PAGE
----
HockeyMike

macrumors newbie
Mar 6, 2013
8
0
Apple has secured long-term agreements

Apple has already secured long-term agreements that will provide them product for production into 2015. They don't need to invest in Sharp at this point. Besides they are about to launch a TV product and it might bring unwanted scrutiny from the FTC on owning a TV manufacturer if they bought 51% of Sharp.
 

x86isslow

macrumors 6502a
Aug 10, 2003
889
11
USA
Apple should pay fair prices for their components, if that would be the case then companies like Sharp amongst others would not have to cut 1000s of jobs.
Pays unfair low prices for components, sells for a premium.
Yes, yes, I know that's how businesses work, but still.

So you're saying Sharp is doing poorly because they have a long term contract with Apple?

We all know the problem: The strong yen, the March 2011 earthquake and tsunami, and the Thai floods have made it impossible for the Japanese to compete against their more nimble rivals from South Korea.
 

Popeye206

macrumors 68040
Sep 6, 2007
3,148
836
NE PA USA
Interesting move by Samsung. Maybe little moves like this might wake the sleeping bear at Apple again???? I hope so.
 

0815

macrumors 68000
Jul 9, 2010
1,793
1,065
here and there but not over there
Don't see why Samsung would help a competitor.... even if it's due to financial issues.

They probably need some competition to be alive and somewhat healthy so that they don't get in trouble for having a monopoly and getting in potential trouble for being accused of abusing it.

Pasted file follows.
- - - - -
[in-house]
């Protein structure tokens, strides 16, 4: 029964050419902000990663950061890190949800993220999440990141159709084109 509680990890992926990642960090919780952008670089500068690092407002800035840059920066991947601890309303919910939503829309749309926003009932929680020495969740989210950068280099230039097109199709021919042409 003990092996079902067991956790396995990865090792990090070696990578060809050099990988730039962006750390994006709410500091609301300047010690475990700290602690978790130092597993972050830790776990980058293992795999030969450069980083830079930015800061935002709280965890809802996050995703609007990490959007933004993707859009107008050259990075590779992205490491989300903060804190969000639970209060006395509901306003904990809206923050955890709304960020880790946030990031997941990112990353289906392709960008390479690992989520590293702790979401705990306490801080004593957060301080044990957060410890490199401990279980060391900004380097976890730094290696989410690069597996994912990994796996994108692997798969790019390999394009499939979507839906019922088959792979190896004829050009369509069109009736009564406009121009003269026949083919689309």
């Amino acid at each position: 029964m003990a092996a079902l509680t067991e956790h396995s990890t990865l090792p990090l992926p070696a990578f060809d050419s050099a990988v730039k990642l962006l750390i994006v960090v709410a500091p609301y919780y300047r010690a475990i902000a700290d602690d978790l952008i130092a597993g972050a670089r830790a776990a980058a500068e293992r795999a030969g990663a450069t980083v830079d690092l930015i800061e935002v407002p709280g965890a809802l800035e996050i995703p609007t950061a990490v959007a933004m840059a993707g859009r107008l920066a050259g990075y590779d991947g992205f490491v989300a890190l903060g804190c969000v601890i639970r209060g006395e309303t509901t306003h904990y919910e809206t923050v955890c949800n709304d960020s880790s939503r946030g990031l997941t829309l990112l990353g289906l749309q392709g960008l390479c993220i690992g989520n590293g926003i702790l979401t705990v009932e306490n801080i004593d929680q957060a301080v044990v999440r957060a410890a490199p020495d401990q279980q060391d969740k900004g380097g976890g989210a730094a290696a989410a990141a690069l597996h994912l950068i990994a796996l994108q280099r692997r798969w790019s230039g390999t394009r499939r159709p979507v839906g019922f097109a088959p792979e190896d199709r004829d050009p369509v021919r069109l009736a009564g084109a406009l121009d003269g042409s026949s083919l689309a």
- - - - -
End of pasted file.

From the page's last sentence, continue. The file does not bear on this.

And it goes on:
Same way as it was back in the days a smart move of Microsoft to inject some money into failing Apple - they needed that competition to be alive and breathing to protect themselves from possible law suits.
 
Last edited:

justperry

macrumors G5
Aug 10, 2007
12,571
9,775
I'm a rolling stone.

0815

macrumors 68000
Jul 9, 2010
1,793
1,065
here and there but not over there
I don't understand why Apple doesn't take, say, a 30% stake in Sharp... done.

Yes, sounds like that would be a smart way of securing the access. But I guess Apple would rather have full control (owning the whole process) - wonder if they some day might use their cash to build (or buy) their own factories for all/most the parts they need.
 

szw-mapple fan

macrumors 68040
Jul 28, 2012
3,531
4,387
Apple is a customer of Sharp while Samsun is more of a competitor as another LCD screen manufacturer. Apple's suppliers like Foxconn may be interested in buying shares of Sharp. But Apple wouldn't benefit as much, especially when Sharp isn't financially healthy.

Yeah, but apple has, like, a 100+ biilion in cash right now. It wouldn't hurt to use a little of that cash to have more control over a major manufacturer.
 

x86isslow

macrumors 6502a
Aug 10, 2003
889
11
USA
only $160 billion more to go

I'd rather see Apple buy out Einhorn and the other investment sharks and take the company nearly private so they don't have to deal with absurd pressures to sacrifice long-term success for short-term share prices.